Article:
It is the exercise you want to do and will do consistently, without fuss or resistance or dread.
It's not CrossFit (per se) or running or weight lifting your toddlers. It doesn't have to make you drip with sweat. It doesn't have to involve rubber bands, water or box squats (are those even a thing?).
It isn't what your neighbor does or your sister does or what the guys at work are committing to on their lunch breaks, sticks of deodorant and sweatbands in their gym bags as they head out en masse.
Exercise is too important and too personal to be a one-size-fits-all proposition.
It's also important to remember there isn't one final, set-in-stone answer.
Over the years, I've done the Tracy Anderson Method, Barre 3, Zumba, Dance Jam, horseback riding, swimming, running, weight lifting, yoga and walking.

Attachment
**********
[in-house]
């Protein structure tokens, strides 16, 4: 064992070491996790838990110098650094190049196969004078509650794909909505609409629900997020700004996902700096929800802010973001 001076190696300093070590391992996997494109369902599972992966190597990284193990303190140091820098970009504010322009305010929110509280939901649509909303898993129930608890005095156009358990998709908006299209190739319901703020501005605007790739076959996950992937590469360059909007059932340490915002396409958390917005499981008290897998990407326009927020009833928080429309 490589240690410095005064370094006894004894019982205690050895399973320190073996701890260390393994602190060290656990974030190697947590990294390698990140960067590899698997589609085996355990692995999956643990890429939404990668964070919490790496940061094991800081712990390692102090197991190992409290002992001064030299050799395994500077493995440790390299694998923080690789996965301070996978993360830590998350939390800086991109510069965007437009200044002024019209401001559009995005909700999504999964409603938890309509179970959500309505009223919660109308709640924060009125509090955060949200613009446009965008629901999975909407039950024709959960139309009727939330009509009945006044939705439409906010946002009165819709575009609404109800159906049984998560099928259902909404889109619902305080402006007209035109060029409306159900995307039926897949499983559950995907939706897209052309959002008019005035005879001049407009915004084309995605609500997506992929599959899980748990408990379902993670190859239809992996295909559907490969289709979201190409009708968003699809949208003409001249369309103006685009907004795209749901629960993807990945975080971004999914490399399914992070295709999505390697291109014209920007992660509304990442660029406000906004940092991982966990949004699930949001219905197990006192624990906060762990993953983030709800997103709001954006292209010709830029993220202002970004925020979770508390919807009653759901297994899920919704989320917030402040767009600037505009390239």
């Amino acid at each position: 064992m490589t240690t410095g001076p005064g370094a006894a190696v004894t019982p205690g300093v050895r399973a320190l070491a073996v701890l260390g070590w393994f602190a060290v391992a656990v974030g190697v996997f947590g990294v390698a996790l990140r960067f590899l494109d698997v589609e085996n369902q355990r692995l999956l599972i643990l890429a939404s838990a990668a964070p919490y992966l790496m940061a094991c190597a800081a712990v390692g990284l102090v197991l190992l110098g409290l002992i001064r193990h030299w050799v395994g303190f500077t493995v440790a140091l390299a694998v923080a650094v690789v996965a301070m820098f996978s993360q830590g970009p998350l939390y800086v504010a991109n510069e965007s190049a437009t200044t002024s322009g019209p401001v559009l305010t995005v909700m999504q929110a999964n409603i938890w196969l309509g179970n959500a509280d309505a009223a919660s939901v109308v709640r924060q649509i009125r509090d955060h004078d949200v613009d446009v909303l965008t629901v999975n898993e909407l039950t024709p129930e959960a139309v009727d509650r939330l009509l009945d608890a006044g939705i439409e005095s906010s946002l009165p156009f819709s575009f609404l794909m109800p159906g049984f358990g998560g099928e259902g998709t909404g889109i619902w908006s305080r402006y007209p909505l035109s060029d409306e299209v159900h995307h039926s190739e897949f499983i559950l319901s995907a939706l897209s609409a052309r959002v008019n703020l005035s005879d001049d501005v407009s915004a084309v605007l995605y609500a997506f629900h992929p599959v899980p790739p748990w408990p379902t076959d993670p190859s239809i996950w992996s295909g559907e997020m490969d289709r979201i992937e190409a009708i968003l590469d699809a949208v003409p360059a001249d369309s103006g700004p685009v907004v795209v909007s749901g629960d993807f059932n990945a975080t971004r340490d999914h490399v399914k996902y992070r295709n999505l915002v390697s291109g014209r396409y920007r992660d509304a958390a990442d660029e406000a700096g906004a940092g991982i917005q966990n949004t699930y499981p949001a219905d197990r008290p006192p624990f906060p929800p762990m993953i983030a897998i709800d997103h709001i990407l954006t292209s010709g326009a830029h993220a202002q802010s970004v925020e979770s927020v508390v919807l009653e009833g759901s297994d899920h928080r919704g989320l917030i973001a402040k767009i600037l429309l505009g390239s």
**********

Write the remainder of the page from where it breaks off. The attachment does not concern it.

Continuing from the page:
Out of all of those sports or forms of exercise, I come back to three: walking, yoga and Barre 3.
I might dabble in some sort of dance aerobics workout from time to time. I'm currently attending Jazzercise classes, which can only be described as a hoot (albeit one that makes me sweat). I love it.
I hated running so much that during the one 5k I managed to complete, one thought ran through my mind: I'm never doing this again.
Same for weight lifting. Same for studio yoga.
So, I've gotten my rhythm down, found what works for me and am open still to new ideas. But I have a plan that never fills me with dread and that I do consistently.
To that end, here are 5 Questions to consider if you're trying to build an exercise habit and struggling to figure it out, keep up with it or get excited about adding something to your day, even if it's something really good: